Friday, January 16, 2009

AVM News...

‘I Will Live My Life In My Chair The Same Way I Lived Life With Legs’
Community Unites Behind United Way Director Recovering From Spinal Surgery, Dealing With Paralysis

By Luther Johnson

The tree had just been put up.

But before the decorations could be added, the pain in Jackie Hall's back worsened.

The spasms began to immobilize her, and within a few minutes she couldn't move from the waist down. Her husband Jarrett helped her get to the couch and called for an ambulance.

She soon lost feeling in her legs.

Hall was flown to Winchester. After an initial MRI, doctors explained what had caused her back problems.

The pains and spasms were the result of an Arterio-Venous Malformation, an abnormal collection of blood vessels. The AVM disrupted the blood flow, causing pressure against her spinal chord.

A small portion of the population, about 5 percent, are born with an AVM, with those diagnosed usually found in the neck or head.

“By those standards, I am very fortunate mine presented between my shoulder blades, which left me with my arm function,” said Hall.

Weeks prior to that life-changing day, Hall had felt pains in her back. Both her and her doctor initially believed it to be a back spasm or pulled muscle.

Surgery was scheduled to clean out the AVM, which had formed a blood clot that burst against her spine.

“From the way it started six weeks prior, I never would have thought it was that serious,” said Hall.

After the first surgery, another MRI showed her spinal chord had been severely pinched, and that chances of her walking again were slim. Doctors went in for a second surgery to repair the damage.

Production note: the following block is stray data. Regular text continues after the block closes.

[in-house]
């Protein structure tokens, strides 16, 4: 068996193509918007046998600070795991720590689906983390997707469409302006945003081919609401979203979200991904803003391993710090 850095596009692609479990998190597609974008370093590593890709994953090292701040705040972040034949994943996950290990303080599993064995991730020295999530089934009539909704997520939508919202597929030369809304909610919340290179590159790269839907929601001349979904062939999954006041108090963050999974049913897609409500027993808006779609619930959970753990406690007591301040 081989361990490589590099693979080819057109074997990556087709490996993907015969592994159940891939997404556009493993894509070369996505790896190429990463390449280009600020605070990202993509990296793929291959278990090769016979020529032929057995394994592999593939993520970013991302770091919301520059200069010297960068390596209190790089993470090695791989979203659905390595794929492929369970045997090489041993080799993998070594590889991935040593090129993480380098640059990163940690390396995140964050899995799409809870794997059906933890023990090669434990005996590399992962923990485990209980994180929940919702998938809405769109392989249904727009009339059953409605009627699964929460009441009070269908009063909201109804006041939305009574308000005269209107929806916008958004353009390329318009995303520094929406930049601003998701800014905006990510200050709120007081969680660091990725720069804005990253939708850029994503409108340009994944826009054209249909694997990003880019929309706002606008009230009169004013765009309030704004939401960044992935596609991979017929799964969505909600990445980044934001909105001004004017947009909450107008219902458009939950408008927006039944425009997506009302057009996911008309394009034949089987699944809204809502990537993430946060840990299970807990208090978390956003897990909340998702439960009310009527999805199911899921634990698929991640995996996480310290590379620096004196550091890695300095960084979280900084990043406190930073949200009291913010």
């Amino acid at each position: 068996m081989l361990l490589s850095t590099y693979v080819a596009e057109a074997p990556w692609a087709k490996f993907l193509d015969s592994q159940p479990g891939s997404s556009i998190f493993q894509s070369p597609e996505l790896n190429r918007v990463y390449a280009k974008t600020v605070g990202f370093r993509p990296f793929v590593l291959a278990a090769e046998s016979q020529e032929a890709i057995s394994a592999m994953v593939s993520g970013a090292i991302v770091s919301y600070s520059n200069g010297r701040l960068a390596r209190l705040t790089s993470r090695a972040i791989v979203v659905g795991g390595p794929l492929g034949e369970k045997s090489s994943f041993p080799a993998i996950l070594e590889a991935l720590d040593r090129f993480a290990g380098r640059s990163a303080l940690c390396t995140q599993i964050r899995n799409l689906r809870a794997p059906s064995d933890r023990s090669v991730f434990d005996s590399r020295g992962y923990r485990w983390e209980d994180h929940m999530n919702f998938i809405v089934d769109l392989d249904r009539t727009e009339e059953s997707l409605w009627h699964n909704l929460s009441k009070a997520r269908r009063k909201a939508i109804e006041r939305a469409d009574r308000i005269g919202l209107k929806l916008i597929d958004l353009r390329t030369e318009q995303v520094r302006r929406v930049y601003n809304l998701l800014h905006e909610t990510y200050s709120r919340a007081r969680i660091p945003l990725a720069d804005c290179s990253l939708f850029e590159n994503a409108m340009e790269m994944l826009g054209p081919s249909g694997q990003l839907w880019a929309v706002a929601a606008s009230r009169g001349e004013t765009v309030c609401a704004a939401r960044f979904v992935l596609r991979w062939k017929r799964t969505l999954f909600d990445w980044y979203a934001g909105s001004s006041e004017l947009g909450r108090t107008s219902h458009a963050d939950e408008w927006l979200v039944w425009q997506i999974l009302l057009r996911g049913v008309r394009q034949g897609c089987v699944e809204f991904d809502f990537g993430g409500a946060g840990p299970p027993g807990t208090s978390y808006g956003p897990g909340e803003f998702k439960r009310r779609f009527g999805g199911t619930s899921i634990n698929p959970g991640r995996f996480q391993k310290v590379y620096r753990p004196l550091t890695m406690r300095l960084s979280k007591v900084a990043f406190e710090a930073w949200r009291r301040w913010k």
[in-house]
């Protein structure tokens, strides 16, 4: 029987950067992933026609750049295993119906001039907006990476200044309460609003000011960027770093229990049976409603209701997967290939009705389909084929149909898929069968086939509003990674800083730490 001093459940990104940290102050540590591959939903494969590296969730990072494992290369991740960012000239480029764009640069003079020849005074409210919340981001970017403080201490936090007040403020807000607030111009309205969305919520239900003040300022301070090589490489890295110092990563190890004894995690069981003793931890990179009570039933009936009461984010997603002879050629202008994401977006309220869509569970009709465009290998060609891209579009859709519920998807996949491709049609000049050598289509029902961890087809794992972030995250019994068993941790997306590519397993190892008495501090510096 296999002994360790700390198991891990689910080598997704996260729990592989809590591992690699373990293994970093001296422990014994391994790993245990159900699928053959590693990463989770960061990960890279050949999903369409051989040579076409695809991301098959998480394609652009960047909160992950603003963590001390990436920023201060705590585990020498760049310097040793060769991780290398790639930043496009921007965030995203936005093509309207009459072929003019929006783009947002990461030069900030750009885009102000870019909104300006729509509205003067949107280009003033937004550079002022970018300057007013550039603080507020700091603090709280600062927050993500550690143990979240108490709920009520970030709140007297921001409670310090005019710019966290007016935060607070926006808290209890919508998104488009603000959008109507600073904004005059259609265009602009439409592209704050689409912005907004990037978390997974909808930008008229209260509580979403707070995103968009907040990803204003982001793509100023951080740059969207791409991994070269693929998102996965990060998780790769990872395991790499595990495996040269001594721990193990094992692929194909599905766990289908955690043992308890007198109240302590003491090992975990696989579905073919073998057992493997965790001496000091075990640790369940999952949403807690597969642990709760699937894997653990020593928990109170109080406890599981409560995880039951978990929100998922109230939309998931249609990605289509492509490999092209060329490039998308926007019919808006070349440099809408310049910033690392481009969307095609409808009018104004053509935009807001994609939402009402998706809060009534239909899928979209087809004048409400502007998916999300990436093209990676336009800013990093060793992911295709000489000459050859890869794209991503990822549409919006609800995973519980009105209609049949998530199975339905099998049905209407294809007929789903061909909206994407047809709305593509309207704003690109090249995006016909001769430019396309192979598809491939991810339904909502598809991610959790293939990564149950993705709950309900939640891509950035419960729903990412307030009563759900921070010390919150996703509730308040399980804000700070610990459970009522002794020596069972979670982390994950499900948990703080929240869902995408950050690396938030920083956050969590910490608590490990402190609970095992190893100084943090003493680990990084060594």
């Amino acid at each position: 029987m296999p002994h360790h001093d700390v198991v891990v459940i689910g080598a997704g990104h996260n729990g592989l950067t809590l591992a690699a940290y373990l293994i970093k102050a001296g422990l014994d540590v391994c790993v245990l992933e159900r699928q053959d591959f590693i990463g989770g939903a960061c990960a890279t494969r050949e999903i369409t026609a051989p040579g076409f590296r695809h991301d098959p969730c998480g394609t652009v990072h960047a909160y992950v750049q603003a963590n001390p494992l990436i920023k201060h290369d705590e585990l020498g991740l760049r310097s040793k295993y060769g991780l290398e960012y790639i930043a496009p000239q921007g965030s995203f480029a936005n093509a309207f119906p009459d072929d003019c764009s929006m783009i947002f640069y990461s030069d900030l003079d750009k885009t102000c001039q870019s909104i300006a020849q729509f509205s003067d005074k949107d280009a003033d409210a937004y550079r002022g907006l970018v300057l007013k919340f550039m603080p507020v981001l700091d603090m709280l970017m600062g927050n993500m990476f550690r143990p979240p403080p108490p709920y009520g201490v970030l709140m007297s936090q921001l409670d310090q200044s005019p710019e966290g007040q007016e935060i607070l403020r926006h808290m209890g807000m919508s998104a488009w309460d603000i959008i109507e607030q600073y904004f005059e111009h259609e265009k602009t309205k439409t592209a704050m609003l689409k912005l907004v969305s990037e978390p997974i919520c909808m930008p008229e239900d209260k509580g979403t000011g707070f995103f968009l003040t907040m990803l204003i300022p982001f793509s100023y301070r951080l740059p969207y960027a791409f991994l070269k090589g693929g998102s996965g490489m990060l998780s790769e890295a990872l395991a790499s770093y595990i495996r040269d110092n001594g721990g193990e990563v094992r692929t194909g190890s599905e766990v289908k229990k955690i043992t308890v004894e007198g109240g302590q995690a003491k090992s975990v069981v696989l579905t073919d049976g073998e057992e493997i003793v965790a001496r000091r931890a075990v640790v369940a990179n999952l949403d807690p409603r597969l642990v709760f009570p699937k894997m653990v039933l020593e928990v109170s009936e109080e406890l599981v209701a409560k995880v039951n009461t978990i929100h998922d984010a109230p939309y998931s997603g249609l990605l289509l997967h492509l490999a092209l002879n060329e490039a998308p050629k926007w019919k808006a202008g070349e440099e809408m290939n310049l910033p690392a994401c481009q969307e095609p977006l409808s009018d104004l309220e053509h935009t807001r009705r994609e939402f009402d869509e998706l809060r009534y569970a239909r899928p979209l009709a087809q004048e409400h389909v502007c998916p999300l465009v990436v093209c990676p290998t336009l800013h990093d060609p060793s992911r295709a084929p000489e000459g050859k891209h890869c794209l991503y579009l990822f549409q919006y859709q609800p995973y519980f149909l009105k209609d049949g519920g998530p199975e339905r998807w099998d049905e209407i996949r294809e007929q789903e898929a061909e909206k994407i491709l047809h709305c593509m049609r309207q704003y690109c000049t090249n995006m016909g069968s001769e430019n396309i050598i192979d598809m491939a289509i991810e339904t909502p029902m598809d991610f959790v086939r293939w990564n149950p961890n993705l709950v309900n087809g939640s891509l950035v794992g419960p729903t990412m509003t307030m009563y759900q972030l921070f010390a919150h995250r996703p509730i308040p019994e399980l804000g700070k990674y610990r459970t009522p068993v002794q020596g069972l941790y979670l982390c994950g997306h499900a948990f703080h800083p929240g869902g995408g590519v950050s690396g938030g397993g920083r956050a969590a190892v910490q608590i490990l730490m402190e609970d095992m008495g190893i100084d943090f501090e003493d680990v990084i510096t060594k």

Facing the possibility of not walking, Hall decided to accept whatever happened.

“I said to myself, okay God, if I wake up and still can’t walk, I’m going to be okay with that,” said Hall.

Accustomed to an active life, the former executive director of the United Way of Page County said this brought everything to a screeching halt. However, with two children, her family motivates her to keep going, and not get bitter.

“When you have a family, I think that would have been the poorest example I could have set,” said Hall.

Her kids have also come to accept what happened.

“[My daughter] didn't even blink an eye,” Hall said of her 4 year old.

But it was harder for her 16-month-old son to understand.

“Jeb thinks you're a monster,“ her daughter Evelyn said.

Previously confined to a bed at the University of Virginia Medical Center, with her body wrapped to help maintain her blood pressure, Hall said she understood why her son would have that reaction.

“You look so different in that setting; it was harder for him,” said Hall, adding that since being back home, she and her son are doing great.

Throughout the time Hall recounts what happened to her, she remains upbeat and positive. The only time she seems to break down is when she recalls the support shown by the community, family and friends.

“It’s beyond overwhelming,” said Hall. “You’re never used to being on the receiving end of that.”

Friends of Hall have been working this month to organize fundraisers.

“Everyone is just doing anything and everything we can to help them,” said Heather Sours.

Sours has known Hall since high school. They both worked together as tour guides at Luray Caverns.

“It’s the kind of need none of us understand,” said Sours, “and almost everyone is willing to help.”

Those that know Hall, or know of her family, have been discussing ways to help, Sours said.

A benefit dance and auction is being held Saturday, Jan. 31 to help raise funds for Hall’s medical expenses. The night will consist of a dance, an auction of bachelors, “Handy Husbands for Hire” and other items, with tickets going for $10.

Friends have also started a “Help us turn $10 into $10,000” campaign, with an account set at Pioneer Bank.

“I know there are at least a 1,000 good people in Page County willing to help this family,” said Sue Turner.

For Hall, the next step will be more physical therapy. She plans to learn to drive and remain an active United Way board member.

“I still have my mind; I still can contribute,” Hall said. “I will live my life in my chair the same way I lived life with legs.”

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